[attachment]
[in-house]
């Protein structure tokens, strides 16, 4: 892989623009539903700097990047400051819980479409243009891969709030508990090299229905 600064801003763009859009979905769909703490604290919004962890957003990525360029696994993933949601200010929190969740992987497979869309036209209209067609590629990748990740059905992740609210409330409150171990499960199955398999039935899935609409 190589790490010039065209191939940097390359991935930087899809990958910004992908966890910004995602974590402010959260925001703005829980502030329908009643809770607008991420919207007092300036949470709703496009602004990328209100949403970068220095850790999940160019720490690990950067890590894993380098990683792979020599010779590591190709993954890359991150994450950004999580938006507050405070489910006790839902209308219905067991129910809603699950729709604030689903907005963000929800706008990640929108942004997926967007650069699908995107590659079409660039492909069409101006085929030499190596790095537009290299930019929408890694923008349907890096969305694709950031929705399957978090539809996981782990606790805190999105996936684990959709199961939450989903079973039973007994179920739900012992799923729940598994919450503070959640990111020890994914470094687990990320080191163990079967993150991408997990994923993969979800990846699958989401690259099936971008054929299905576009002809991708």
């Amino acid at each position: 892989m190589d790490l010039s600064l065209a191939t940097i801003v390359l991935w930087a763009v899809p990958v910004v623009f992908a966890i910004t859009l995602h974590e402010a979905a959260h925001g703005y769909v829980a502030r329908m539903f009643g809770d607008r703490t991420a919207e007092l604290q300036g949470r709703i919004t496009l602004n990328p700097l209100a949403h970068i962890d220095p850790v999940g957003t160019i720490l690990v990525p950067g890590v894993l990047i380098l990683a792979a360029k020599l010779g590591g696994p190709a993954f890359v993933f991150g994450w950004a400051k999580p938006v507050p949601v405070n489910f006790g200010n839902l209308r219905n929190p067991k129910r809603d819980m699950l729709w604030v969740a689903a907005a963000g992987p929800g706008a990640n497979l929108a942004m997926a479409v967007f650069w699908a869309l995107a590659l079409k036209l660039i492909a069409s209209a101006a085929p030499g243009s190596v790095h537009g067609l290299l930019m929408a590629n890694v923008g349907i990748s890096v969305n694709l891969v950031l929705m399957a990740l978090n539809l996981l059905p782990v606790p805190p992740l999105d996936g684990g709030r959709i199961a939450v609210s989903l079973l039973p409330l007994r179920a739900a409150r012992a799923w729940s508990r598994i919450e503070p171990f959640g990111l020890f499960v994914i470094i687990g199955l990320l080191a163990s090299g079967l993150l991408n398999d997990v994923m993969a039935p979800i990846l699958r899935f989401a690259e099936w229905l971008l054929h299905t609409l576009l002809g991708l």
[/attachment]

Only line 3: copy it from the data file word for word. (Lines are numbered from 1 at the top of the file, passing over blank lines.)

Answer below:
């Amino acid at each position: 892989m190589d790490l010039s600064l065209a191939t940097i801003v390359l991935w930087a763009v899809p990958v910004v623009f992908a966890i910004t859009l995602h974590e402010a979905a959260h925001g703005y769909v829980a502030r329908m539903f009643g809770d607008r703490t991420a919207e007092l604290q300036g949470r709703i919004t496009l602004n990328p700097l209100a949403h970068i962890d220095p850790v999940g957003t160019i720490l690990v990525p950067g890590v894993l990047i380098l990683a792979a360029k020599l010779g590591g696994p190709a993954f890359v993933f991150g994450w950004a400051k999580p938006v507050p949601v405070n489910f006790g200010n839902l209308r219905n929190p067991k129910r809603d819980m699950l729709w604030v969740a689903a907005a963000g992987p929800g706008a990640n497979l929108a942004m997926a479409v967007f650069w699908a869309l995107a590659l079409k036209l660039i492909a069409s209209a101006a085929p030499g243009s190596v790095h537009g067609l290299l930019m929408a590629n890694v923008g349907i990748s890096v969305n694709l891969v950031l929705m399957a990740l978090n539809l996981l059905p782990v606790p805190p992740l999105d996936g684990g709030r959709i199961a939450v609210s989903l079973l039973p409330l007994r179920a739900a409150r012992a799923w729940s508990r598994i919450e503070p171990f959640g990111l020890f499960v994914i470094i687990g199955l990320l080191a163990s090299g079967l993150l991408n398999d997990v994923m993969a039935p979800i990846l699958r899935f989401a690259e099936w229905l971008l054929h299905t609409l576009l002809g991708l």